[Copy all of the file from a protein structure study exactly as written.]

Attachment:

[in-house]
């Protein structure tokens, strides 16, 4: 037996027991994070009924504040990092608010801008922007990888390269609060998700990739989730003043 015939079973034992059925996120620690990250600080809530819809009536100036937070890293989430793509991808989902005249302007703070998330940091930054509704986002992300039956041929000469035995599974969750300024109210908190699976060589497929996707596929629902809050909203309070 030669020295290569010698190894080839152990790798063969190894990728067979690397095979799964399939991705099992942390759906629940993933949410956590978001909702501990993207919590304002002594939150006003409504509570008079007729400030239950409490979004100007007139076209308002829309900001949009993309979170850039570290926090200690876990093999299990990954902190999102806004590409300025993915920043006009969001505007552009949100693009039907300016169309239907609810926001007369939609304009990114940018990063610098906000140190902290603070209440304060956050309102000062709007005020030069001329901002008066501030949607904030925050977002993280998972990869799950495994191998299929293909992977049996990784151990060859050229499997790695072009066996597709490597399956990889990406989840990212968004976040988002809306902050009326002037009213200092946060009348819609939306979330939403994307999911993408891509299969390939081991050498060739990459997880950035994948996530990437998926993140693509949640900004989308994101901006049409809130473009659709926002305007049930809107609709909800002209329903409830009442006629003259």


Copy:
[in-house]
């Protein structure tokens, strides 16, 4: 037996027991994070009924504040990092608010801008922007990888390269609060998700990739989730003043 015939079973034992059925996120620690990250600080809530819809009536100036937070890293989430793509991808989902005249302007703070998330940091930054509704986002992300039956041929000469035995599974969750300024109210908190699976060589497929996707596929629902809050909203309070 030669020295290569010698190894080839152990790798063969190894990728067979690397095979799964399939991705099992942390759906629940993933949410956590978001909702501990993207919590304002002594939150006003409504509570008079007729400030239950409490979004100007007139076209308002829309900001949009993309979170850039570290926090200690876990093999299990990954902190999102806004590409300025993915920043006009969001505007552009949100693009039907300016169309239907609810926001007369939609304009990114940018990063610098906000140190902290603070209440304060956050309102000062709007005020030069001329901002008066501030949607904030925050977002993280998972990869799950495994191998299929293909992977049996990784151990060859050229499997790695072009066996597709490597399956990889990406989840990212968004976040988002809306902050009326002037009213200092946060009348819609939306979330939403994307999911993408891509299969390939081991050498060739990459997880950035994948996530990437998926993140693509949640900004989308994101901006049409809130473009659709926002305007049930809107609709909800002209329903409830009442006629003259």